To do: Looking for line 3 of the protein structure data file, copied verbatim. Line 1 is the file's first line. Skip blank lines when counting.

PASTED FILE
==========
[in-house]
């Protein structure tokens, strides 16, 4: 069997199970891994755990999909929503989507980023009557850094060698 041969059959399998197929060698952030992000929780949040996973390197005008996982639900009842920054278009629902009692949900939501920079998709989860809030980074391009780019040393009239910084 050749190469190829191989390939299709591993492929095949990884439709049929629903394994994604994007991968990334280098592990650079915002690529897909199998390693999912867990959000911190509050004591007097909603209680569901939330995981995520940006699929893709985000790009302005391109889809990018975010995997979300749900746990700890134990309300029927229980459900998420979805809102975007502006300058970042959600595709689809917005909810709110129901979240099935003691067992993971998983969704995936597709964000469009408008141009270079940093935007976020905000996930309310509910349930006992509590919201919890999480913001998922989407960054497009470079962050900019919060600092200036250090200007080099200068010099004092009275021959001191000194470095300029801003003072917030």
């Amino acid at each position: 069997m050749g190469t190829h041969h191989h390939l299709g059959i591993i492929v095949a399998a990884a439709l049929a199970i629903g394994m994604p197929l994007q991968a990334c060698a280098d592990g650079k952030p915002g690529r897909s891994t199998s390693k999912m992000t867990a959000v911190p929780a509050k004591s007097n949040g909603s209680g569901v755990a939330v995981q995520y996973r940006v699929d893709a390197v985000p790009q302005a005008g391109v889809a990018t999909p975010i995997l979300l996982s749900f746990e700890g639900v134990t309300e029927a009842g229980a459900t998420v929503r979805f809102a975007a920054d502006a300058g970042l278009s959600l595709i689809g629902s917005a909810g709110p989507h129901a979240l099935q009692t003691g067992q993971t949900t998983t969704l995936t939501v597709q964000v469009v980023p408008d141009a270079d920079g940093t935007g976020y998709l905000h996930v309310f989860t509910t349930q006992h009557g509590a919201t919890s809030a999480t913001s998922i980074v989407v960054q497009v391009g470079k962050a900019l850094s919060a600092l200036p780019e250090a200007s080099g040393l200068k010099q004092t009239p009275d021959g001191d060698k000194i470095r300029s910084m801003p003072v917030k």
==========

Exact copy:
């Amino acid at each position: 069997m050749g190469t190829h041969h191989h390939l299709g059959i591993i492929v095949a399998a990884a439709l049929a199970i629903g394994m994604p197929l994007q991968a990334c060698a280098d592990g650079k952030p915002g690529r897909s891994t199998s390693k999912m992000t867990a959000v911190p929780a509050k004591s007097n949040g909603s209680g569901v755990a939330v995981q995520y996973r940006v699929d893709a390197v985000p790009q302005a005008g391109v889809a990018t999909p975010i995997l979300l996982s749900f746990e700890g639900v134990t309300e029927a009842g229980a459900t998420v929503r979805f809102a975007a920054d502006a300058g970042l278009s959600l595709i689809g629902s917005a909810g709110p989507h129901a979240l099935q009692t003691g067992q993971t949900t998983t969704l995936t939501v597709q964000v469009v980023p408008d141009a270079d920079g940093t935007g976020y998709l905000h996930v309310f989860t509910t349930q006992h009557g509590a919201t919890s809030a999480t913001s998922i980074v989407v960054q497009v391009g470079k962050a900019l850094s919060a600092l200036p780019e250090a200007s080099g040393l200068k010099q004092t009239p009275d021959g001191d060698k000194i470095r300029s910084m801003p003072v917030k």